November 8, 2012; Source: Markets for Good

On the Markets for Good blog, a consultant named Greg Ulrich asks whether more and better information on, about, or from nonprofits will improve the behavior (presumably, Ulrich means choices) of individual charitable donors. His firm, Hope Consulting, has data on whether donors do research on nonprofits they give to, whether they want better information on nonprofits, and whether they will use data to guide their choices if they do get it.

Ulrich’s blog posting cites data which is drawn from Hope’s Money for Good research, conducted in partnership with Guidestar, and funded by the Bill & Melinda Gates Foundation, the William and Flora Hewlett Foundation, and an entity called Liquidnet.

The study data indicate that only one-third of donations are researched, and that research is generally geared not to pick the best nonprofit, but to give the donor some assurance that the grant won’t be wasted. Most of the researched situations sprang up in cases where the donor doesn’t have a personal connection to the potential nonprofit recipient or where the nonprofit is not a “brand name.”

Ulrich’s research findings suggest that donors have an appetite for more and better information, despite the current low utilization rates. For example, in dealing with the data presented by Hope’s partner in this research, Guidestar, Ulrich states that when donors were shown more information on a Guidestar page about a particular nonprofit, “activity increased 44% and donors felt like they had a much better sense of the organization’s performance.” Concerning the Charity Navigator platform, Ulrich’s research team found more donor activity when additional information was added to Navigator’s “Top 10” lists or when “Top 10” lists were created for specific causes; as an example, he cited the “Top 10” non-university education charities as the kind of cause-specific list that generates more donor click-throughs.

Nonetheless, despite the researchers’ testing of modifications to charitable information platforms, there were elements of the research that raise additional questions beyond whether donors want and would use more information. The question is, “What are donors looking to do?” Foundations, the study data showed, are looking for nonprofits with greater impact than others. Donors are looking for the legitimacy of the nonprofit they’re considering giving to and for assurances that their donations will be used as the donor intends.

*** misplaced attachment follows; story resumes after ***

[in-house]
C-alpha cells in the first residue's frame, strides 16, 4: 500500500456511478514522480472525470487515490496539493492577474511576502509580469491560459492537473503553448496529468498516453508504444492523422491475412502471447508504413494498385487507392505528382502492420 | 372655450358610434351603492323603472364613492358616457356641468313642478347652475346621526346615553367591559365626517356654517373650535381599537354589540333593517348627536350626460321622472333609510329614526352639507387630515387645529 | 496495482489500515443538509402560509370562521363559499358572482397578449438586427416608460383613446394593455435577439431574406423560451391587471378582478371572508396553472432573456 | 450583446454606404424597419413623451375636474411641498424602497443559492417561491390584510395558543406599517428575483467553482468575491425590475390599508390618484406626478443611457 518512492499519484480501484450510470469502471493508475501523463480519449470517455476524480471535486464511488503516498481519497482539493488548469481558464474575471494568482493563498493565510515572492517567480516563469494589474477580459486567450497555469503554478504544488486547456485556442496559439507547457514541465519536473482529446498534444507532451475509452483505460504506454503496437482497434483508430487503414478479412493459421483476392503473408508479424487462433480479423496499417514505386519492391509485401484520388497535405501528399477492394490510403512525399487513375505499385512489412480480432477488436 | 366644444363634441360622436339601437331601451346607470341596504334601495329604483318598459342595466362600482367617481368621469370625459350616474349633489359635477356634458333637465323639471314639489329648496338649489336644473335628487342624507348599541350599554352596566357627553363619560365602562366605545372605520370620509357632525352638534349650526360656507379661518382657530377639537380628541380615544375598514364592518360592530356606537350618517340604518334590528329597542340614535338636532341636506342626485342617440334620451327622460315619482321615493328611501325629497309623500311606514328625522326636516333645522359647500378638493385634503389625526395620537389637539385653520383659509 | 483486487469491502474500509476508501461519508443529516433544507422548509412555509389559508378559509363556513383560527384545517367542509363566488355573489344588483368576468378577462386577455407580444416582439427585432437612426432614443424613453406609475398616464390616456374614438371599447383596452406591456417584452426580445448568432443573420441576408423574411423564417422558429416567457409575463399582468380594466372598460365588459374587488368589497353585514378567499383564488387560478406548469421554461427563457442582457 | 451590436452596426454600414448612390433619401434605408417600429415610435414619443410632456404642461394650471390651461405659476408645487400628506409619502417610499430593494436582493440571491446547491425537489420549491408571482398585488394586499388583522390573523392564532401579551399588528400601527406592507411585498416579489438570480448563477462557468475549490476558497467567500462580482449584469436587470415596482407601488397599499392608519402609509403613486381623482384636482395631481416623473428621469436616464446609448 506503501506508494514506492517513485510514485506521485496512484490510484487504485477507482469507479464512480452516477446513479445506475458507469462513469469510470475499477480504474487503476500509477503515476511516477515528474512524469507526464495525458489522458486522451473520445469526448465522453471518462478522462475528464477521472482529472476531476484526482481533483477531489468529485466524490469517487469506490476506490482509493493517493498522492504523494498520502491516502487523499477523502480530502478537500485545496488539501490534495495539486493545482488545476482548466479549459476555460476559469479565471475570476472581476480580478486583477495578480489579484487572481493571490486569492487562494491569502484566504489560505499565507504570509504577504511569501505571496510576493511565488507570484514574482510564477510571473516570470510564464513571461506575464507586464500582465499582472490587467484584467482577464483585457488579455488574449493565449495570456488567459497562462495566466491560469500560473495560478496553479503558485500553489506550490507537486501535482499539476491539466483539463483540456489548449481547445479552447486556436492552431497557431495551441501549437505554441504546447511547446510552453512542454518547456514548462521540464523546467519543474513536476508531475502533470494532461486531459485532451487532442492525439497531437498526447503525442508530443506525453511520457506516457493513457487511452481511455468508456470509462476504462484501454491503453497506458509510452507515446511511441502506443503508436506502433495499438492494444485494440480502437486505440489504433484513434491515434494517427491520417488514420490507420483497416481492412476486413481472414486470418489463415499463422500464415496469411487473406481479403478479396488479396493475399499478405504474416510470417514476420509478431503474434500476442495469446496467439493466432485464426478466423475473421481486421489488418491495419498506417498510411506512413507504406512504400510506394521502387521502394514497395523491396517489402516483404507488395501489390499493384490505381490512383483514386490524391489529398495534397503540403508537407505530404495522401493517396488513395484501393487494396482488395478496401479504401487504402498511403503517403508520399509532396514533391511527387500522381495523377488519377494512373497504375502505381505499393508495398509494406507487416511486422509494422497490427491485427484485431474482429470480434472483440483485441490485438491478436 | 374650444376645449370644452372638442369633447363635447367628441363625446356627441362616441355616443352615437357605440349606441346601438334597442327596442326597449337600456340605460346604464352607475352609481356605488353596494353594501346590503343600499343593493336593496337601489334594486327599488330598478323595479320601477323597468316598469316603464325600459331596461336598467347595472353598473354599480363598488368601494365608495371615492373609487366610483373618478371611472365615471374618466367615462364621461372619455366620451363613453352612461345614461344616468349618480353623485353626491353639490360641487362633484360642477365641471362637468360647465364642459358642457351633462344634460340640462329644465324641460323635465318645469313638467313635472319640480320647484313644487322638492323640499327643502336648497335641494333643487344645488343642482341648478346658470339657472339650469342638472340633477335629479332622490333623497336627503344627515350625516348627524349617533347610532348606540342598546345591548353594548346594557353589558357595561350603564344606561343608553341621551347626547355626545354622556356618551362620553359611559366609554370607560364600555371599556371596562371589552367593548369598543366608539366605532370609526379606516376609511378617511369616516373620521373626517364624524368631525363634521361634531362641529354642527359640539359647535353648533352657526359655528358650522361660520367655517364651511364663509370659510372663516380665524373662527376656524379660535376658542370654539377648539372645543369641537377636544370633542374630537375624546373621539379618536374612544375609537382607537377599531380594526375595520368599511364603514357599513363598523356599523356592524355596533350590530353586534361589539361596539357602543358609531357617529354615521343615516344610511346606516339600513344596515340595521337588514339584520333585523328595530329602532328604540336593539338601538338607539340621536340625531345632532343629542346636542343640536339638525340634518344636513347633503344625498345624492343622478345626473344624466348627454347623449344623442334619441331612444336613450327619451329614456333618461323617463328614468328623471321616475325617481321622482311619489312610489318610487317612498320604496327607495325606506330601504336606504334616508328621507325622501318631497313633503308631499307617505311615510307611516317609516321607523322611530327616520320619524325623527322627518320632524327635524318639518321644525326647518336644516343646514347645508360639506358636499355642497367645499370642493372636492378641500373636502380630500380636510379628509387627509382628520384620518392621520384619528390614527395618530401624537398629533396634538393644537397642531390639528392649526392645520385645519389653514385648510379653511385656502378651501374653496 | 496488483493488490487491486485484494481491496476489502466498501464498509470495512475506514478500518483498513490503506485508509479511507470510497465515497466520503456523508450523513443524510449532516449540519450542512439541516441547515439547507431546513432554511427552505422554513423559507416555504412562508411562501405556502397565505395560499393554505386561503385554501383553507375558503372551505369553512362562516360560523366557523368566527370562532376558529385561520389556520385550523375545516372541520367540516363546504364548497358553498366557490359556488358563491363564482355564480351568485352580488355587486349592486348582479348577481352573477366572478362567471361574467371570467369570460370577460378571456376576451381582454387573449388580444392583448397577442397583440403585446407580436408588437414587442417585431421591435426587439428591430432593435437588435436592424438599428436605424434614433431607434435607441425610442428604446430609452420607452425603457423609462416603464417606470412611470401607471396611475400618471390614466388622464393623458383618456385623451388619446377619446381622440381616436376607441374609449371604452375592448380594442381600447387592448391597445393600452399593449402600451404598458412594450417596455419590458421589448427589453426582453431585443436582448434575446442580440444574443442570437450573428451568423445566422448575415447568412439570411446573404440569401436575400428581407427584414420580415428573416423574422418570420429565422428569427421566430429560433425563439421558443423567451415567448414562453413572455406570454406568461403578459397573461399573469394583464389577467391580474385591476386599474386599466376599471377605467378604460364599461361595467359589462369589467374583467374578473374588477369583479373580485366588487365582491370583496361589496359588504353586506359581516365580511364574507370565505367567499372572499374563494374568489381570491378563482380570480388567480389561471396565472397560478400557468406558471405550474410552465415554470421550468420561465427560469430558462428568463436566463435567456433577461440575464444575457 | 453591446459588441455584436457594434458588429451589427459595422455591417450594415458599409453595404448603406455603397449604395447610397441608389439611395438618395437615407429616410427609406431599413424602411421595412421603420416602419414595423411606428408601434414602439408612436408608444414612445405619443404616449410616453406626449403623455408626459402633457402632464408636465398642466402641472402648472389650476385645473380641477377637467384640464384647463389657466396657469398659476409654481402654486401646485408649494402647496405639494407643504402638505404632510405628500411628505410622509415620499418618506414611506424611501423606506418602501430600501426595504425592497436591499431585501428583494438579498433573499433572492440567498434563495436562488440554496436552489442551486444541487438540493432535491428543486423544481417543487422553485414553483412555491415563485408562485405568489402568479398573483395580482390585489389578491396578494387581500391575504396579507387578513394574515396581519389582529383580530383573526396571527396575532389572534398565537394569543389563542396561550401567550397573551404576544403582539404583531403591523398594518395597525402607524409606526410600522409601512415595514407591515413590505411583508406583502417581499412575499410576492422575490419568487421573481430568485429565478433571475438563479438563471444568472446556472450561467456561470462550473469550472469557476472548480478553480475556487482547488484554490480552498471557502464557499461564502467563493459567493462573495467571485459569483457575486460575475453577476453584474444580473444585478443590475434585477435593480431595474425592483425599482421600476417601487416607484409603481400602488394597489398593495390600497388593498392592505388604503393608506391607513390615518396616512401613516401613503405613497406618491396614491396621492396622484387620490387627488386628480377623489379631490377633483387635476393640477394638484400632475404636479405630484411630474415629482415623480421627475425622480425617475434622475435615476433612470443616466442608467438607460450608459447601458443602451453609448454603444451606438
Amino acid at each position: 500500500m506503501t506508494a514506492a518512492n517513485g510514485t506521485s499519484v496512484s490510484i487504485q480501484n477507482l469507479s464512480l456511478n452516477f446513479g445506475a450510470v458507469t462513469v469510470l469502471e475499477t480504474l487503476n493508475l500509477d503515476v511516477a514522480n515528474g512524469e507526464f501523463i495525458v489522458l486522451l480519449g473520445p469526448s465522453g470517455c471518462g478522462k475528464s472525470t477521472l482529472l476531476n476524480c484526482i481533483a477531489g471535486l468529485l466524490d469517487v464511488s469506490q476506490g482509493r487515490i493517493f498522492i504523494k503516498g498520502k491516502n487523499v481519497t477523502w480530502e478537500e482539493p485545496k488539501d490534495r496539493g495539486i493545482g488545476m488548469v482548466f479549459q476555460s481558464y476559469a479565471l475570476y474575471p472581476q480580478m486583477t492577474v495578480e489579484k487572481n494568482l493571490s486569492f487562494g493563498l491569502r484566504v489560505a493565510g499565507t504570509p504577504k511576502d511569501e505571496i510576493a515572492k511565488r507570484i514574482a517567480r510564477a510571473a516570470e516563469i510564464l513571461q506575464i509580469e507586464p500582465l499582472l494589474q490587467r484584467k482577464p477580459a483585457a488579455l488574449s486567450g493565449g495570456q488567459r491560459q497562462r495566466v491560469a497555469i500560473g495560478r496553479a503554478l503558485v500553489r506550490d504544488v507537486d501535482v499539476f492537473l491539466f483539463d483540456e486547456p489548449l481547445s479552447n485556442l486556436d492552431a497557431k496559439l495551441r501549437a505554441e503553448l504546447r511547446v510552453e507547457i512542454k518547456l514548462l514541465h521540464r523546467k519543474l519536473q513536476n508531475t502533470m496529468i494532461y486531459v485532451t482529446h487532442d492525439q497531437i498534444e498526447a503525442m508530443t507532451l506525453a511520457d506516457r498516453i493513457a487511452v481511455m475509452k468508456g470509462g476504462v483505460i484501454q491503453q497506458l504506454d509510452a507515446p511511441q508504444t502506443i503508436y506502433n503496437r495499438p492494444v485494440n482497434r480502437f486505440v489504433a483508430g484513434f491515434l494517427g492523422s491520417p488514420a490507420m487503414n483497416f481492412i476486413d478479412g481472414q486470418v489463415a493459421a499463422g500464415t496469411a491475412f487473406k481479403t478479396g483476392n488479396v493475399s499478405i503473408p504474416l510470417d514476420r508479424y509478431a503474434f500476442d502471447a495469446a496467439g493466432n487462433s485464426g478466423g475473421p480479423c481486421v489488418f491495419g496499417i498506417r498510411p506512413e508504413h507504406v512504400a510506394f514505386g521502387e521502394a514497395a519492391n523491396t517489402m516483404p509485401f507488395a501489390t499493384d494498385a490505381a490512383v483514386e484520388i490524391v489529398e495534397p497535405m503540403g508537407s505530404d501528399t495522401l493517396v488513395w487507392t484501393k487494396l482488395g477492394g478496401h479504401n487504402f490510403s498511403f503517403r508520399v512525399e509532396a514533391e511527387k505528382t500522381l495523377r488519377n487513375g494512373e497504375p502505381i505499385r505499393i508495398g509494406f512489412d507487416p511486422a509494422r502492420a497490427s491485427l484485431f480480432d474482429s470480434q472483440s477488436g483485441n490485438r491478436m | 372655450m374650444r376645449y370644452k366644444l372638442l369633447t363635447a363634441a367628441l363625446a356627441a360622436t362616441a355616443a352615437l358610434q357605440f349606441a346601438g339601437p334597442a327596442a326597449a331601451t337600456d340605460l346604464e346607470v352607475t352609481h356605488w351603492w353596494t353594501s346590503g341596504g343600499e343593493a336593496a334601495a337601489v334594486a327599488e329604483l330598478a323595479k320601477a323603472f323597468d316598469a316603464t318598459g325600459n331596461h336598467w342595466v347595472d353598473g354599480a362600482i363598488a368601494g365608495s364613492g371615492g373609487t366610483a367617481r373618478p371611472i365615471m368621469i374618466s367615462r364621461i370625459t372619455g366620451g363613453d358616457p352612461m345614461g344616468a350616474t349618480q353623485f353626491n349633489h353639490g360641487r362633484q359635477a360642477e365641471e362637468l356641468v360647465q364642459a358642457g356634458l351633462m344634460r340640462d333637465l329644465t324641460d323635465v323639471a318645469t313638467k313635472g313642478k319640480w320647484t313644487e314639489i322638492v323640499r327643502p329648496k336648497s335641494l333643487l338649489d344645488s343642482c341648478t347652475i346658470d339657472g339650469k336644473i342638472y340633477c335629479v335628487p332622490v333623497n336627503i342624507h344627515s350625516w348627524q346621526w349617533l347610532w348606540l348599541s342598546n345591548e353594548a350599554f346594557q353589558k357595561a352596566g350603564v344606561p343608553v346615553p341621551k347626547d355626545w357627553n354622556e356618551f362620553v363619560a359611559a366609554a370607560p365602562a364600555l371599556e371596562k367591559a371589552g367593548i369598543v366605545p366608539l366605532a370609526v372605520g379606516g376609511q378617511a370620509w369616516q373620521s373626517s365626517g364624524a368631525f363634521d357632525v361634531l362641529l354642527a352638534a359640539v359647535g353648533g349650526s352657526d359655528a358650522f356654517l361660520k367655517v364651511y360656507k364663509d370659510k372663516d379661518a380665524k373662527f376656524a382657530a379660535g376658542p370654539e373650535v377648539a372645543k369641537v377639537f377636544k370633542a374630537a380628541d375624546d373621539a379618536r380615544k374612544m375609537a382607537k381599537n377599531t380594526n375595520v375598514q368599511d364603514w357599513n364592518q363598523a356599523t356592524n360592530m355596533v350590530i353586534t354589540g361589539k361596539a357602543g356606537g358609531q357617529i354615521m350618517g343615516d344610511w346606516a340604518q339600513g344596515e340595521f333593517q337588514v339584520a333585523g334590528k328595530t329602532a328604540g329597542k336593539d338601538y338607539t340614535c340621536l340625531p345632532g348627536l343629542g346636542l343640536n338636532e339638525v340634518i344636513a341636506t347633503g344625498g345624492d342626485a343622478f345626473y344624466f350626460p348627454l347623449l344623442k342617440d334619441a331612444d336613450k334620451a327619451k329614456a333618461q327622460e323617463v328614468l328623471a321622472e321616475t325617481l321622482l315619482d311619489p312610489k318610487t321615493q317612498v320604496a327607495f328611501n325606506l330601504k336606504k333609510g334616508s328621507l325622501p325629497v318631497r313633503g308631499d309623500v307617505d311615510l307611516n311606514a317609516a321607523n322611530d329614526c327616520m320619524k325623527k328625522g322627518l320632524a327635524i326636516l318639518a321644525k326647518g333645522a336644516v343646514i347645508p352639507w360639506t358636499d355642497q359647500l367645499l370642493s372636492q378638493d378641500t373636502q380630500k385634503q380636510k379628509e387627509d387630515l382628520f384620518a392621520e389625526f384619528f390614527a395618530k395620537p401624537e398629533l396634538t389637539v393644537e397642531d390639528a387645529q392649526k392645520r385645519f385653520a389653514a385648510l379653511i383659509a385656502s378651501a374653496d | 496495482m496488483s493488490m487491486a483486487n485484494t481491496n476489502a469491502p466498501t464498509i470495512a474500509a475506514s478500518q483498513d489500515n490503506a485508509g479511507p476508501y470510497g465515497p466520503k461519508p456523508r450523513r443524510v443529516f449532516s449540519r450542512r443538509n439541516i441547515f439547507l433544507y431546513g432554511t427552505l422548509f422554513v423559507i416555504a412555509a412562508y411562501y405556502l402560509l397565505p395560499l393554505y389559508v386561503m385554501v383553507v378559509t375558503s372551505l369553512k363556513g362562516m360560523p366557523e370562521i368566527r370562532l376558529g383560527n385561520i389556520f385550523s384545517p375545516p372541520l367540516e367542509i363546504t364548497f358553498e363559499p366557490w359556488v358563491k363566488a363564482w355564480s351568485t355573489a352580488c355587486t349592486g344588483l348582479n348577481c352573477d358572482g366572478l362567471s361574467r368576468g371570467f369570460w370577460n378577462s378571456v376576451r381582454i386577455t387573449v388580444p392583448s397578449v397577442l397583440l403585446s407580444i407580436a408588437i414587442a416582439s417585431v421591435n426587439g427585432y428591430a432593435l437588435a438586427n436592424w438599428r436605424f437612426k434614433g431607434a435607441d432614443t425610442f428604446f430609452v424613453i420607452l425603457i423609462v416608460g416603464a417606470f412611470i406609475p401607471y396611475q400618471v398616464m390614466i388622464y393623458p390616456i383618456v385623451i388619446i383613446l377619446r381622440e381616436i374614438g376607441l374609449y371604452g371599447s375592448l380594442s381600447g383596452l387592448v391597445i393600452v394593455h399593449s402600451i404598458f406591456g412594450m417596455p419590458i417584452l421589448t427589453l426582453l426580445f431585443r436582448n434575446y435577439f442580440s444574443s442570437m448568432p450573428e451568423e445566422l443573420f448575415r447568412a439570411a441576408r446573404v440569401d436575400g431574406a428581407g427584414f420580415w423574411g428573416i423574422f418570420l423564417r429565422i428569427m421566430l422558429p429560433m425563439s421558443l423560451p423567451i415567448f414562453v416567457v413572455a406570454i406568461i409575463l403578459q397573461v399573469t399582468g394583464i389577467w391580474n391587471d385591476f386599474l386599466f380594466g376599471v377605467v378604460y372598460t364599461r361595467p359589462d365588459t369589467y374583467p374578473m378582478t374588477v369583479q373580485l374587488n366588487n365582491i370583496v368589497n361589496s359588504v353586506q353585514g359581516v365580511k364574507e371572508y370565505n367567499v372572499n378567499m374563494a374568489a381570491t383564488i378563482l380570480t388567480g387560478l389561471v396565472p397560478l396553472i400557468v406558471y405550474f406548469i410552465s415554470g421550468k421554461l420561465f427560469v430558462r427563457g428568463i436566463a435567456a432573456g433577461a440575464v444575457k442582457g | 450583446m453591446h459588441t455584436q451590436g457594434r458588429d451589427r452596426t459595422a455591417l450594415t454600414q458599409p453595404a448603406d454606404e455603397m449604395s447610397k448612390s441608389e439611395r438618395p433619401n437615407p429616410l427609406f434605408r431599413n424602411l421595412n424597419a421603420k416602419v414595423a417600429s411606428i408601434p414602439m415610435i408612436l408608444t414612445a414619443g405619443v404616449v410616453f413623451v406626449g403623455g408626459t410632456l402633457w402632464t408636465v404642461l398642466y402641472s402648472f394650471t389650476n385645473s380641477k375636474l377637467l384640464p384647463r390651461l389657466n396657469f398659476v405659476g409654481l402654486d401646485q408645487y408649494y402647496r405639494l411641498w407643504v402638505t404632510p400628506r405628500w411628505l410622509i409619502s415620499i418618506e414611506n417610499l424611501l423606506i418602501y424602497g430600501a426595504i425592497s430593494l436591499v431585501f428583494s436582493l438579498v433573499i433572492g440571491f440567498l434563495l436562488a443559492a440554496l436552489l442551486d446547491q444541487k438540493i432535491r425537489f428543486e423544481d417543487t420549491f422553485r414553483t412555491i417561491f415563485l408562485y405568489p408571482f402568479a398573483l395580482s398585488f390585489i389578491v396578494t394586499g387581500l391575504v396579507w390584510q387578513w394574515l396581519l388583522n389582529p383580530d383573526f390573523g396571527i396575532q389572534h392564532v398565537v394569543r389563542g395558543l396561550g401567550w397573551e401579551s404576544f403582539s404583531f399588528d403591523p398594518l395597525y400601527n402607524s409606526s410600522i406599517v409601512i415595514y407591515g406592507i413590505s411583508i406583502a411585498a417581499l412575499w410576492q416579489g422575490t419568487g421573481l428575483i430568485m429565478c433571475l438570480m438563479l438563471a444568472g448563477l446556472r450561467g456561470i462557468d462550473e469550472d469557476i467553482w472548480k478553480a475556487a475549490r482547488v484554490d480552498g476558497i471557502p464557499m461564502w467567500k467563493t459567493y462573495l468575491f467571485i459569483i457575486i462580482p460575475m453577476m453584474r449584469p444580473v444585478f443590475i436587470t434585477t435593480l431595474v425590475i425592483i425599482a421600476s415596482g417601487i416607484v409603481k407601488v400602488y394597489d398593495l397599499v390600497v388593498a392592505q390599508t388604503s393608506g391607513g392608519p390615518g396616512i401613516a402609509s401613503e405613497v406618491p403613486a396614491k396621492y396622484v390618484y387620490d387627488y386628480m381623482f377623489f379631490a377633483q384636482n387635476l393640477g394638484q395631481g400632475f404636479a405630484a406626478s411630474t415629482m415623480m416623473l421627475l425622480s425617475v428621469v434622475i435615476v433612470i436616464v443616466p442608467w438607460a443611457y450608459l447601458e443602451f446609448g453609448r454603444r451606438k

While the researchers found that donors, donor advisors, and foundations all basically want the same kind of information on the nonprofits they might support, they differ on the sources they would rely on and trust. Among individual donors surveyed, 48 percent would turn to information from an “evaluation” organization doing Consumer Reports-types of reviews and 47 percent would look for information from a certification organization such as the Better Business Bureau. For foundations, those proportions are 27 percent for CR-types of reviews and 24 percent for BBB-types. Thus, it would appear that foundations are somewhat more jaundiced than most donors and advisors about the evaluation organizations. Moreover, 80 percent of foundation respondents say they would look to information directly from the nonprofit as a source, compared to 32 percent for individual donors and 47 percent among donor advisors. Give foundation grantmakers credit for being interested in encouraging nonprofits to make their best case, as opposed to the tendency to rely on third parties among donors and advisors.

Disappointingly for us, only seven percent of foundation respondents and 11 percent of donor advisors look to information on nonprofits from the media even though, in many cases, it is the media—not the raters, evaluators, or regulators—that are finding good nonprofits or calling out the miscreants (think of Chris Mortenson’s Central Asia Institute or the U.S. Navy Veterans Association of the fictitious “Bobby Thompson”).

There’s a cultural divide among donors regarding the information that they want. Donors (70 percent) and donor advisors (69 percent) rank the percentage of a nonprofit’s dollars going to overhead as their most preferred information. That’s not even on the foundation grantmakers’ top ten, reflecting their more nuanced appreciation of the diversity of nonprofits. Rather, far and away the top information desired by foundation grantmakers are the nonprofit’s program description, its program objectives, and its intended outcomes—items that aren’t on the donors’ or advisors’ top ten lists. Perhaps this is because foundations are engaged in philanthropy while donors are largely engaged in charity, the former suggesting a more deliberative approach to the allocation of dollars. But one wonders whether donors and advisors have been acculturated to looking for an algorithm to guide their charitable giving based on indicators (such as overhead) that may be of questionable relevance when it comes to large swaths of nonprofits.

Regardless of the value of giving donors more information, we hope donors also remember to give nonprofits a chance to make their own case for support, too.—Rick Cohen